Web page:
REVIEW: The Mandalorian Season 2

Yes, it’s Star Wars and yes, it’s Disney, but The Mandalorian Season 2 veers closer to the grimdark underbelly that *must* exist beneath the Star Wars universe more than anything since the heyday of the old Expanded Universe.

Helmed by Jon Favreau and George Lucas, with an impressive budget and all-star cast, the first series set the stage as more of a western that happens to be in space than the flamboyant space opera of the main Star Wars series. This was a good decision, playing off the successes of Star Wars Rebels and that’s an influence that would be even more prevalent in the second series.

Beloved tropes like a taciturn outsider who is humanised by an attachment to a cute sidekick might seem pat, but they’re cliche because they work.

The Mandalorian Season 2 sees Mando/the Mandalorian (Pedro Pascal) seeking out the mysterious Jedi to help find the Child (that’s Baby Yoda) someone who could both protect him and develop his Force powers. They are still pursued by Moff Gideon (Giancarlo Esposito) and their attempts to keep ahead of him are not exactly successful.

Along the way, they get help from familiar figures like Cara Dune (Gina Carano) and Greef Karga (Carl Weathers) and Fennec Shand (Ming-Na Wen) while bumping into legendary figures like Boba Fett (Temura Morrison) and a group of other Mandalorians, let by Bo-Katan Kryze (Katee Sackhoff.)

There are a lot of high profile actors making guest appearances, including Timothy Olyphant, Michael Biehn, and John Leguizamo, but Rosario Dawson’s turn as much-storied Jedi, Ahsoka Tano (best known from Star Wars Rebels and the Clone Wars cartoons) stands out.

The setting of The Mandalorian Season 2 places it on the Outer Rim of the galaxy and in a time of great change as the New Republic tries to exert its authority while the Imperial Remnant tries to hang on. This frontier which is as much fought over by criminal cartels and folks trying to get by as it is by the Republic or Imperials leads to a lot more shades of grey in the storytelling and gives a glimpse into the inner workings of a universe we’re all too used to seeing from the top down and through the lens of one particular family.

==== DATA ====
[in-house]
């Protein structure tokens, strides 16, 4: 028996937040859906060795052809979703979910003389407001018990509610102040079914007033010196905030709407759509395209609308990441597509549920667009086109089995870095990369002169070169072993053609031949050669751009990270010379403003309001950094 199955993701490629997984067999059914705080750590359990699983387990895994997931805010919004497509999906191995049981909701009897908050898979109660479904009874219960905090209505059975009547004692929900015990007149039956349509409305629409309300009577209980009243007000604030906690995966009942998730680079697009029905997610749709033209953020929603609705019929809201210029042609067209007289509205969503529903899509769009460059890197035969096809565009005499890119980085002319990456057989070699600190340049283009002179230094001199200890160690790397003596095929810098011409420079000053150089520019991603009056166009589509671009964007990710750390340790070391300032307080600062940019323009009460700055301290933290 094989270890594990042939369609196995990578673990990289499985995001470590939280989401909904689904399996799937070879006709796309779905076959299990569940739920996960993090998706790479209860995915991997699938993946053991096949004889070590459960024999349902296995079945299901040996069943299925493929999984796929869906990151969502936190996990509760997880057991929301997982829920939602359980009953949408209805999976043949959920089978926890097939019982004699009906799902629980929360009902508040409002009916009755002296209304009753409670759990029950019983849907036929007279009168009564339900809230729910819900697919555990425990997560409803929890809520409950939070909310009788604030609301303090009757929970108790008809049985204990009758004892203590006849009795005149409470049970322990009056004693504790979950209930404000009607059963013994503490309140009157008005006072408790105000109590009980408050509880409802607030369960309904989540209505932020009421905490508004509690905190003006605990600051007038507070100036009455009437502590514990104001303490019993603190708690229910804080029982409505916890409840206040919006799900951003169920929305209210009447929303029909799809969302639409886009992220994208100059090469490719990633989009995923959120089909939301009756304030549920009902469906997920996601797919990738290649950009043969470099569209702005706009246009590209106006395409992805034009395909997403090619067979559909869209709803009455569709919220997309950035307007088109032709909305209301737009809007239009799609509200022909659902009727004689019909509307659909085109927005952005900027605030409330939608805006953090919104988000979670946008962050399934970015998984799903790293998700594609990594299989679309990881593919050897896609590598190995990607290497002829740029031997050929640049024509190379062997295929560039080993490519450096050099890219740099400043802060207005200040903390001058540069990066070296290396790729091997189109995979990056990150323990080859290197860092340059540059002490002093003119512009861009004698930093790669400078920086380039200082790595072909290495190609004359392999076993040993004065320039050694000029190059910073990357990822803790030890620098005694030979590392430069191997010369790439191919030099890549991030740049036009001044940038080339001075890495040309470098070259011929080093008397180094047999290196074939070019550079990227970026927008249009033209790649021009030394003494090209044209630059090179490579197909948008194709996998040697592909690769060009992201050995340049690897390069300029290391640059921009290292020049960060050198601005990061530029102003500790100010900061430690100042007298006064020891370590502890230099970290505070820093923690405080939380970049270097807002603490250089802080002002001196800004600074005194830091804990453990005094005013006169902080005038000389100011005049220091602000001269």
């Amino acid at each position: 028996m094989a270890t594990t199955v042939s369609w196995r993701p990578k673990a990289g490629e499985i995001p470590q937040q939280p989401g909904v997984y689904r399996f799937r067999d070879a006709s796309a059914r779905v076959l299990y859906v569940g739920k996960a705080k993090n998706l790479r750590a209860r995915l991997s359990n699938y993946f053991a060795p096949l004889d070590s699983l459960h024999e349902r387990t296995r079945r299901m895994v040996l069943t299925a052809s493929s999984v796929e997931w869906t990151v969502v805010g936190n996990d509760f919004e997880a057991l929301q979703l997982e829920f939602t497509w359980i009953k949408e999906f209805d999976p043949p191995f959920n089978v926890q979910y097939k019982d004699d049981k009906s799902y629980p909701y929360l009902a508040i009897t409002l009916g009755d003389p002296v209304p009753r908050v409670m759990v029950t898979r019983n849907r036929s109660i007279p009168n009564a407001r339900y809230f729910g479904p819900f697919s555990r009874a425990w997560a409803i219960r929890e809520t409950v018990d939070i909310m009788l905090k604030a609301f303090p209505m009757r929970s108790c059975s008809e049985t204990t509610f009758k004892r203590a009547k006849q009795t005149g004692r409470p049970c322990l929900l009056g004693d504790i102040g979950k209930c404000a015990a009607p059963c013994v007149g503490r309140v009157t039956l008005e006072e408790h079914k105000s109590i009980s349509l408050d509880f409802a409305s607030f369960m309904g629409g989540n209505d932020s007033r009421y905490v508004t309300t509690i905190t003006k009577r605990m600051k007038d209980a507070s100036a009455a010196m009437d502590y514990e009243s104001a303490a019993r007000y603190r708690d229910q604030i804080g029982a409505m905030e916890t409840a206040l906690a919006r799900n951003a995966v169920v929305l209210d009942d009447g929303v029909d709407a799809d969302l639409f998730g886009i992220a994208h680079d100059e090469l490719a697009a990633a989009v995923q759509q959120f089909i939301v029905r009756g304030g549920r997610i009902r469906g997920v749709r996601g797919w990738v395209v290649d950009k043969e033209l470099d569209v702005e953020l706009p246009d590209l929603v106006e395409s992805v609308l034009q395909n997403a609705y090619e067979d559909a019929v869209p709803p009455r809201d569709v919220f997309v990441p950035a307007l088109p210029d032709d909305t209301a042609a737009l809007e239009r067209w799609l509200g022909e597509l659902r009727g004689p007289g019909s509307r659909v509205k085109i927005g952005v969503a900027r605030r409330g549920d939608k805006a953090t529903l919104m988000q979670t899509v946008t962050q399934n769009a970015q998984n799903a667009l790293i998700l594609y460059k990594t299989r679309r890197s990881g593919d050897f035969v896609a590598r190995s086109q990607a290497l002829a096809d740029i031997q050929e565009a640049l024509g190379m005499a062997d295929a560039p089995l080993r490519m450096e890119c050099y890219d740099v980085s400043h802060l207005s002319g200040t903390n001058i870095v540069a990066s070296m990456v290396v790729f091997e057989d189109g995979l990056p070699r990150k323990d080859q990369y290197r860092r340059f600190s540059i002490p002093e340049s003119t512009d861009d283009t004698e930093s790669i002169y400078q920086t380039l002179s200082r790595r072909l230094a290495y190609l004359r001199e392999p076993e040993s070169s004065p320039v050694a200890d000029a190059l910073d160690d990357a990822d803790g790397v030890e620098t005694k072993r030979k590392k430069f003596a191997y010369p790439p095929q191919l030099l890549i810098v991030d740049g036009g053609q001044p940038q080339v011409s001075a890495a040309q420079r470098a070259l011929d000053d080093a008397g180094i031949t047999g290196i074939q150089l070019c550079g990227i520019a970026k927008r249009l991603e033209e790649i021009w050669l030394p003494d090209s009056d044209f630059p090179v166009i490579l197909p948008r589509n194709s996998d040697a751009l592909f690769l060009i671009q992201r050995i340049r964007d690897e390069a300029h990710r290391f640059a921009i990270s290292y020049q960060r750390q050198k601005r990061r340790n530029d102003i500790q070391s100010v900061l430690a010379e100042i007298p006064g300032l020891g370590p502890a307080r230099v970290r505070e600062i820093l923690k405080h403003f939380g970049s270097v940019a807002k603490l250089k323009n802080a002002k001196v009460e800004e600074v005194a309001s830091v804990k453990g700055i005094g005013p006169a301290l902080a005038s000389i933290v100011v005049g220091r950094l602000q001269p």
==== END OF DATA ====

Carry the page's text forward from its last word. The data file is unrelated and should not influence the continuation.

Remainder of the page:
In a lot of ways The Mandalorian Season 2 owes more to Firefly or Kung Fu than the Empire Strikes Back or the Rise of Skywalker and in my eyes that’s unquestionably a good thing.

The Mandalorian Season 2 is beautifully shot, well-acted and relies on simple storytelling to craft both fun monster-of-the-week episodes and a compelling series-long arc. Most importantly, we come to care about the main characters–which is impressive when one of them wears a mask and the other is animatronic.

It’s not really grimdark, but it is arguably the best live-action Star Wars we’ve had since the 1980s and one of the most fun, if not exactly challenging science-fiction series available to stream at the moment.


The Mandalorian Season 2 (and Season 1) can be streamed, along with almost the whole Star Wars canon on

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Chris Napier

Chris Napier

Chris Napier lives in Glasgow, Scotland with his wife, two young sons and a head full of utter nonsense. An ecumenical geek, he especially delights in stories of hope in dark places and finding beauty in desolation. In between writing his own stories and posting to his Chaotic Good Story Club, he attends the Glasgow SF Writers Circle and contributes to Big Comic Page and Grimdark Magazine.